I have an illness. I will have this illness for the rest of my life. I will be on medication for this illness for the rest of my life. I will not allow this illness to define me.
I have been very lucky to be healthy most of my life. Other than the occasional strep throat or cold, and what I thought to be a mild case of low serotonin, I never had to see a doctor with any real frequency. I went on a low dose of anti-depressant about 6 years ago but only saw a general practitioner once a year to have it refilled. Things were much better than they had been before, so I figured everything was good to go.
After taking my current job, which drains every ounce of my strength, I started having more problems. I finally sought help from my general practitioner about a year and a half ago. They did a broad spectrum blood test, and sent me to a sleep clinic neither of which produced any helpful information.
Continuing to press the point, my general practitioner decided to shake up the meds a little. He put me on a different anti-depressant. Well, this one was great. It gave me more energy. I had motivation coming out of my ears. In fact it bordered on obsession. Unfortunately, although I felt a little better, it didn't fix the problem, it actually made it worse.
A few months later when I come into my general practitioner’s office at the end of my rope, insisting that I had walking pneumonia or mono, but with a list of symptoms that described a textbook case of clinical depression, he finally referred me to a psychiatrist. At my first appointment, a few short days before my 30th birthday, the psychiatrist listened to my symptoms, took my medical history, and diagnosed me with Type 2 Bipolar disorder. I was devastated! This is the same illness that my dad has. This is the same illness that allegedly caused so many of the behaviors that still haunt me to this day. Happy 30th Birthday, you're a monster! Let's just say that I did not weather the milestone birthday with the grace I was hoping for.
The first thing my psychiatrist did was put me on a mood stabilizing medication. He warned me that I might be more depressed until we got the medication and dosing right, but I was not prepared for the crushing, overwhelming, suffocating, drowning experience that would follow. One of the biggest challenges with an illness like bipolar is that I've never really experienced "normal," so I have no ruler, no standard, by which to compare my moods. When I first went on the mood stabilizer I felt like I wasn't at home in my own skin... like I was consistently trying to crawl out of my skin to be free of the sensation. That subsided thankfully, but it left behind the most suffocating experience of clinical depression that I've ever experienced. If I was not as stubborn as I am, I would not have gotten out of bed as often as I did.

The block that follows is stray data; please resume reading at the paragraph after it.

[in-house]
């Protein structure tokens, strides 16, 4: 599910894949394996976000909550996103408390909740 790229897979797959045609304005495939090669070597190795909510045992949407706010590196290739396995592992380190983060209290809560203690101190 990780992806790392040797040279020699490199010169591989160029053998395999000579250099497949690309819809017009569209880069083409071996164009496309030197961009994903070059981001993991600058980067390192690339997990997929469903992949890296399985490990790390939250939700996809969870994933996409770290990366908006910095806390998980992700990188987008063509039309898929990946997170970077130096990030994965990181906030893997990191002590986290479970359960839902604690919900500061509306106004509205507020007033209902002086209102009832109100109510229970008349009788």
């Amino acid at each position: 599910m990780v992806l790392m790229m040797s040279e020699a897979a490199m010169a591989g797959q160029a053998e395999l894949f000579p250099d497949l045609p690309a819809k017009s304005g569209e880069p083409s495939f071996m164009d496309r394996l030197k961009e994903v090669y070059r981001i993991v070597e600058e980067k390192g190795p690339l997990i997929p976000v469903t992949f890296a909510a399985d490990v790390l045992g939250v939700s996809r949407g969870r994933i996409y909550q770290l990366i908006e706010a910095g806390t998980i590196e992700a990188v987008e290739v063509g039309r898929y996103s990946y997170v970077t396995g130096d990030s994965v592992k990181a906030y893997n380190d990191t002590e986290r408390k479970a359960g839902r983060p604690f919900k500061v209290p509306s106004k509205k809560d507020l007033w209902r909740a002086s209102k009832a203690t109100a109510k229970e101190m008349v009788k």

It took my psychiatrist about three months to figure out that I would not call between visits. I didn't want to "bother" him and figured I could suffer through until my next visit. Once he figured this out, he moved me from coming in every four weeks to every two, and after listening to my complaints; he upped the dose of both my meds.
Just a few days later... I stepped out of the fog that had been the last three months of my life. Scratch that… the last 30 years of my life.
It's amazing how feeling so bad can make you so appreciate feeling good. I still feel like I have an unsteady hold on my sanity at the moment. Hopefully as the days turn into a week and the weeks turn into months, I'll be able to trust this new feeling of stability.
I have an illness that will affect me for the rest of my life. I will not let this illness define me.
Bonnie lives in Charlotte, NC with her high school sweetheart and their 3.5 year old daughter. She is a Social Media Marketing Consultant by day and helps run Babywearing International of Charlotte, a non-profit that helps caregivers learn to "wear" their babies in slings, wraps and carriers. Babywearing allowed her to thrive as a mother in the face of challenging circumstances, and she is passionate about helping other parents do the same. She likes to say that she wouldn't trade the world for her husband, her daughter, her iPhone or her Boba baby carrier.
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